The audience of foodies and curiosity-seekers cheered and groaned at every twist in an epic battle of chefs at the recent inaugural production of “Minced,” promoted as Minnesota’s “finer version” of the New York-based TV show “Chopped.”
The local chefs had to work on short notice with exotic ingredients, including dragon fruit, yucca root, chayote squash and prickly pear cactus. The three judges were a cosmopolitan lot, including a local Latina leader and liaison to public schools, an acclaimed food author and James Beard Award winner, and a bow-tied entrepreneur who once worked with local-foods pioneer Alice Waters.
One might assume that this took place in Uptown or downtown Minneapolis. One would be wrong. The venue was an industrial space abandoned years ago by a boat manufacturer, just north of downtown Little Falls in the rural farm-and-lake landscape near the geographic center of Minnesota.
The show was produced by the new occupant of that space, Sprout, an avant-garde nonprofit food hub and marketplace established by “growers, eaters, creatives and economic developers.” Sprout’s mission is to “connect and strengthen the local food system as a regional asset” and to “contribute to our collective story of a vibrant and resilient Central Minnesota.”
Sprout, in turn, was nurtured by the Region Five Development Commission, which serves five counties in central Minnesota. It’s one of 10 regional development organizations (RDCs or RDOs) that have been helping to guide economic planning in Minnesota statewide for almost 50 years.
The RDOs still are very much in service to employers, present and would-be, in the local economy. They swing deals and find capital, public money or tax breaks. But Region Five and all 10 of the entities allied as the Minnesota Association of Development Organizations are also broadly concerned these days about all the pieces crucial to healthy community development, which in turn foster more sustainable and equitable business growth.
This broader vision was recently distilled in a remarkable document, “DevelopMN 2016: Comprehensive Development Strategy for Greater Minnesota.”
We believe that this document can make a positive and constructive difference and that it can be of great value to candidates and voters during this year’s election season. More than ever, the so-called urban-rural divide and in particular the future of greater Minnesota will be front-and-center, as voters assess an unusually large number of candidates for governor and other offices, to determine who casts the most credible vision for a statewide economic growth formula that appeals to Minnesotans in every region.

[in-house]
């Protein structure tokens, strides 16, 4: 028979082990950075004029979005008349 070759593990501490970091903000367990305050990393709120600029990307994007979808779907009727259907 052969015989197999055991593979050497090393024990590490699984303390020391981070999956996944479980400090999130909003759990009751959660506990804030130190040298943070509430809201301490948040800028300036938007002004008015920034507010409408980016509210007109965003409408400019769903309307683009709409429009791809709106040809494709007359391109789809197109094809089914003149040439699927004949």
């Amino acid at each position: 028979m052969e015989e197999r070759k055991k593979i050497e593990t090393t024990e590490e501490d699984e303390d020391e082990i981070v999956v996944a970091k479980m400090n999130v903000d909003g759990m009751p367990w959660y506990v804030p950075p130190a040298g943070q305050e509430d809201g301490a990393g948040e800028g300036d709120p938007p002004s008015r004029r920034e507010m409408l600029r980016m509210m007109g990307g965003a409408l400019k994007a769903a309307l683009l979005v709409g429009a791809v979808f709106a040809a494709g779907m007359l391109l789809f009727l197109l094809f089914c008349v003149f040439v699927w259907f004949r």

And as Sprout and Minced illustrate, the regional strategies that have evolved in recent years involve a more holistic, creative and community-centered approach to economic development. Another way to say it: These are not your father’s economic development agencies. (In fact, four RDOs are now led by women, including the co-author of this commentary.)
The DevelopMN framework, based on decades of local hands-on experience, pinpoints 17 goals and 58 strategies for growth. Those include: improving local and vocational employment training; building affordable housing; addressing a child-care-shortage crisis; accelerating our statewide transition to renewable and local energy; protecting water quality and natural resources (a huge asset that makes rural living attractive in the first place); building out broadband and high-speed internet access; bringing many more arts and cultural amenities to Main Street; supporting existing local businesses; and all the while emphasizing the need to welcome and be more attractive to newcomers and immigrants, whether from Minneapolis or Myanmar.
Importantly, DevelopMN does not throw shade on the Twin Cities as a competitor and says nothing, for instance, about stopping transit investment in St. Paul to pay for roads and highways in St. Peter. The new framework and the tone of DevelopMN turn out to be similar to that of Greater MSP, the large and well-funded organization launched almost a decade ago by large corporations and Twin Cities governmental leaders to promote metro growth and attract new employers.
Of course, Minnesota’s regions and economies are as beautifully different as our natural ecosystems, from the boreal forests of northeast to the fertile prairies in the south and west to the hardwood forests and scenic hills in the southeast. But there are plenty of principles, goals and strategies that we think can unite our regions.
DevelopMN identifies four common basic cornerstones: human capital, economic competitiveness, community resources and foundational assets. Here are a few examples of implementation strategies for each, among dozens that can be found in annual reports of the 10 organizations.